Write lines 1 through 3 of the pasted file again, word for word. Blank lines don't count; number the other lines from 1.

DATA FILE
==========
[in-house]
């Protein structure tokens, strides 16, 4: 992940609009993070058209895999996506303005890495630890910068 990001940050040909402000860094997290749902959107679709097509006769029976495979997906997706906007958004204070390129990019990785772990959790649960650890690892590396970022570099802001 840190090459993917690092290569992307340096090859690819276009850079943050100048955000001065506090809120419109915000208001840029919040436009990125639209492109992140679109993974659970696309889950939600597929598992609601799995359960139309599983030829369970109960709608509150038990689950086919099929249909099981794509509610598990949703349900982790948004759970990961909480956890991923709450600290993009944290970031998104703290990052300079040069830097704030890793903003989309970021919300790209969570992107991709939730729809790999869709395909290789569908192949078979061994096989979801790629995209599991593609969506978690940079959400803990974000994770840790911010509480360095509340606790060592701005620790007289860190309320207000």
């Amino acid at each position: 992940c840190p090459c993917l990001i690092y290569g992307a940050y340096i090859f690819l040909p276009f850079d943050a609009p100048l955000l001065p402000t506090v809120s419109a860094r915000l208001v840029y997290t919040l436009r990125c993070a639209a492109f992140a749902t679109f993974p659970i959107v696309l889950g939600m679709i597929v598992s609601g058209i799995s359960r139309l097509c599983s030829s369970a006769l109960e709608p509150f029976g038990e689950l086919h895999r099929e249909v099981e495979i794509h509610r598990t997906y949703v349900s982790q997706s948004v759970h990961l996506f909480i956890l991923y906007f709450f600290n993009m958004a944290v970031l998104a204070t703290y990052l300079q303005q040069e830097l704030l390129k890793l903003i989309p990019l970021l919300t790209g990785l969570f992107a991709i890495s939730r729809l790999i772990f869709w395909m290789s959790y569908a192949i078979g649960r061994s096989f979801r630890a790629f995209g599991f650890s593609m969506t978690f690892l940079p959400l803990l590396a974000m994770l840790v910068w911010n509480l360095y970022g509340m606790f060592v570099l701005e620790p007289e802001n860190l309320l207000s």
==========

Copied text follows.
[in-house]
């Protein structure tokens, strides 16, 4: 992940609009993070058209895999996506303005890495630890910068 990001940050040909402000860094997290749902959107679709097509006769029976495979997906997706906007958004204070390129990019990785772990959790649960650890690892590396970022570099802001 840190090459993917690092290569992307340096090859690819276009850079943050100048955000001065506090809120419109915000208001840029919040436009990125639209492109992140679109993974659970696309889950939600597929598992609601799995359960139309599983030829369970109960709608509150038990689950086919099929249909099981794509509610598990949703349900982790948004759970990961909480956890991923709450600290993009944290970031998104703290990052300079040069830097704030890793903003989309970021919300790209969570992107991709939730729809790999869709395909290789569908192949078979061994096989979801790629995209599991593609969506978690940079959400803990974000994770840790911010509480360095509340606790060592701005620790007289860190309320207000």
């Amino acid at each position: 992940c840190p090459c993917l990001i690092y290569g992307a940050y340096i090859f690819l040909p276009f850079d943050a609009p100048l955000l001065p402000t506090v809120s419109a860094r915000l208001v840029y997290t919040l436009r990125c993070a639209a492109f992140a749902t679109f993974p659970i959107v696309l889950g939600m679709i597929v598992s609601g058209i799995s359960r139309l097509c599983s030829s369970a006769l109960e709608p509150f029976g038990e689950l086919h895999r099929e249909v099981e495979i794509h509610r598990t997906y949703v349900s982790q997706s948004v759970h990961l996506f909480i956890l991923y906007f709450f600290n993009m958004a944290v970031l998104a204070t703290y990052l300079q303005q040069e830097l704030l390129k890793l903003i989309p990019l970021l919300t790209g990785l969570f992107a991709i890495s939730r729809l790999i772990f869709w395909m290789s959790y569908a192949i078979g649960r061994s096989f979801r630890a790629f995209g599991f650890s593609m969506t978690f690892l940079p959400l803990l590396a974000m994770l840790v910068w911010n509480l360095y970022g509340m606790f060592v570099l701005e620790p007289e802001n860190l309320l207000s």